Jim Jacobs

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Jim Jacobs
Jim Jacobs

(1942-10-07) October 7, 1942 (age 80)
  • Composer
  • librettist
  • lyricist
  • guitarist
  • actor
Notable workGrease
Partner(s)Diane Rita Gomez (1965-1974)
Denise Nettleton (1978-) Karyn Kobayashi

Jim Jacobs (born October 7, 1942) is an American actor, composer, lyricist, and writer for the theatre, long associated with the Chicago theater scene.

Jacobs is best known for creating the book, storyline, characters, lyrics for the 1971 musical Grease with Warren Casey. Grease would later be adapted into the film Grease in 1978, which would become one of the most successful film adaptations of a musical in history in terms of gross revenue adjusted for inflation.



Jacobs was born on October 7, 1942 in Chicago, Illinois to Harold, a factory foreman, and Norma (Mathison) Jacobs. Jacobs attended Taft High School, during which time he played guitar and sang with a band called DDT & the Dynamiters. When he was 11, his idol was Bill Haley, but when he was fourteen it was Elvis Presley. He also cites Buddy Holly, Little Richard, and Jerry Lee Lewis as influences.

When he was a teenager, he would imitate playing a guitar with a broomstick. He eventually convinced his parents to pay for guitar lessons. After four lessons, he quit and decided to buy a guitar book and teach himself. From this, he found a simple chord structure: C, A minor, F, G7—this would later be Those Magic Changes featured in Grease. While continuing to learn guitar he also was in a band, with guitarist Terry Kath in his late teenage years. When he was 19, his parents convinced him that he shouldn't go to college, and instead ended up working at a factory packing ink. After a year working at the factory, he decided to quit.

In 1963, he became involved with a local theatre group that included Warren Casey, The Chicago Playwrights Center (at that time it was called Hull House Playwrights Center) run by artistic director Robert Sickinger.[1]

For the next five years he appeared in more than fifty theatrical productions in the Chicago area, working with such people as The Second City founder Paul Sills, while earning a living as an advertising copywriter. He also landed a small role in the 1969 film Medium Cool.

Jacobs' Broadway acting debut was in a 1970 revival of the play No Place to be Somebody, followed by the national tour.[2]


In the second half of the 1960's, he and Casey were collaborating on a play about high school life during the golden age of rock 'n' roll in the 1950s. Entitled Grease, it was based largely on Jacobs's high school experiences and even used the names of some of Jacobs's acquaintances. In its original form, it premiered in 1971 at the Kingston Mines Theater in the Old Town section of Chicago. Compared to the version that later became famous, many of the songs were more Chicago-centred, and there was extensive use of profanity. Jacobs remembered: "When we went to New York... we were told it was necessary to make the characters lovable, instead of scaring everybody. The show went from about three-quarters book and one-quarter music to one-quarter book and three-quarters music."[3]

Producers Ken Waissman and Maxine Fox saw the show and suggested to the playwrights that it might work better as a musical, and told them if the creative partners were willing to rework it and they liked the end result, they would produce it off-Broadway. The team headed to New York City to collaborate on what would become Grease, which opened at the Eden Theatre in lower Manhattan. The Best Plays of 1971-72 notes that "Though Grease opened geographically off Broadway, it did so under first class Broadway contracts." The show was deemed eligible for the 1972 Tony Awards, receiving seven Tony Award nominations. In June 1972 the production moved to the Broadhurst Theatre in the heart of Manhattan's Broadway Theater District. Six months later it moved to the Royale Theatre where it played until January 1980. For fine final weeks of the run the show moved to the much larger Majestic Theatre (Broadway).[4] Casey earned a Tony Award nomination for Best Book of a Musical. The show went on to become a West End hit and a hugely successful film.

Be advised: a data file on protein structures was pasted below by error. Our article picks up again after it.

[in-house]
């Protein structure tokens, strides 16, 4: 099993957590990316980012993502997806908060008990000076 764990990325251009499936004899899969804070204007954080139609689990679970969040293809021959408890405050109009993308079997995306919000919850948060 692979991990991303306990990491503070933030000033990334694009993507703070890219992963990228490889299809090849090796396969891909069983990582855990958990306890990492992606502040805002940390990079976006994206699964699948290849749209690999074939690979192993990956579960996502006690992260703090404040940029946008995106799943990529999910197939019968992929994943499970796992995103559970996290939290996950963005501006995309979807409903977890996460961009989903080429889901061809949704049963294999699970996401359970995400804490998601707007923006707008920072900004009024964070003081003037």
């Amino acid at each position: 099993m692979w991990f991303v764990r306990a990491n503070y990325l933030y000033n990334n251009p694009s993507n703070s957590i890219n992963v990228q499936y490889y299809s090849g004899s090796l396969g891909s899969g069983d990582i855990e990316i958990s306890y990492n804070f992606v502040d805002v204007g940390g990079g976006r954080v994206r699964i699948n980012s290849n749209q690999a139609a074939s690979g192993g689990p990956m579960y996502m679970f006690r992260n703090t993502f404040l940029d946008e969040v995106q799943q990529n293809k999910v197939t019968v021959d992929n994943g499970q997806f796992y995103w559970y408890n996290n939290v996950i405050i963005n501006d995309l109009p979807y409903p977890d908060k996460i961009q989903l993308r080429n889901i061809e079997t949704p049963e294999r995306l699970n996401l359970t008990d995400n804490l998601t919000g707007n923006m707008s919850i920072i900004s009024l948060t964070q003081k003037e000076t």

Later career[edit]

Grease would be the only musical from Jacobs and Casey to make it to Broadway or achieve widespread success. The two would collaborate on one other show: Island of Lost Coeds was a spoof on 1940s and 1950s B movies: a captain and crew crash on a deserted island inhabited by beautiful women with ratted hair, tiger-skin swimsuits and rubber spears.[5] In 1980, he appeared in the film Love in a Taxi, directed by Robert Sickinger.[6]

Jacobs served as a judge on the NBC reality series Grease: You're the One that I Want! in 2006, designed to cast the lead roles in an August 2007 Broadway revival of Grease via viewer votes. Jacobs stated that he agreed to take part in the show only after NBC offered him too much money for him to refuse.[7]



  1. ^ Biography greasethemusical.co.uk, retrieved January 26, 2010
  2. ^ Biography filmreference.com, retrieved January 26, 2010
  3. ^ "Bring back our own, original R-rated 'Grease'". 8 January 2009. Archived from the original on 17 November 2013. Retrieved 28 June 2015.
  4. ^ Bloom, Ken. Broadway Musicals: The 101 Greatest Shows of All Time (2008). Black Dog Publishing. ISBN 1-57912-313-9, pp.135-136
  5. ^ Contemporary Authors Online. Detroit, Michigan: Gale Research. 2004. ISBN 978-0-7876-3995-2.
  6. ^ Eleanor Mannikka (2016). "Love in a Taxi". Movies & TV Dept. The New York Times. Archived from the original on 2016-02-06.
  7. ^ "Grease: You're the One That I Want" listing imdb.com, retrieved January 26, 2010
  8. ^ "Jeff awards 2011 Joseph Jefferson Awards Chicago - Chicago Tribune". Chicago Tribune.

External links[edit]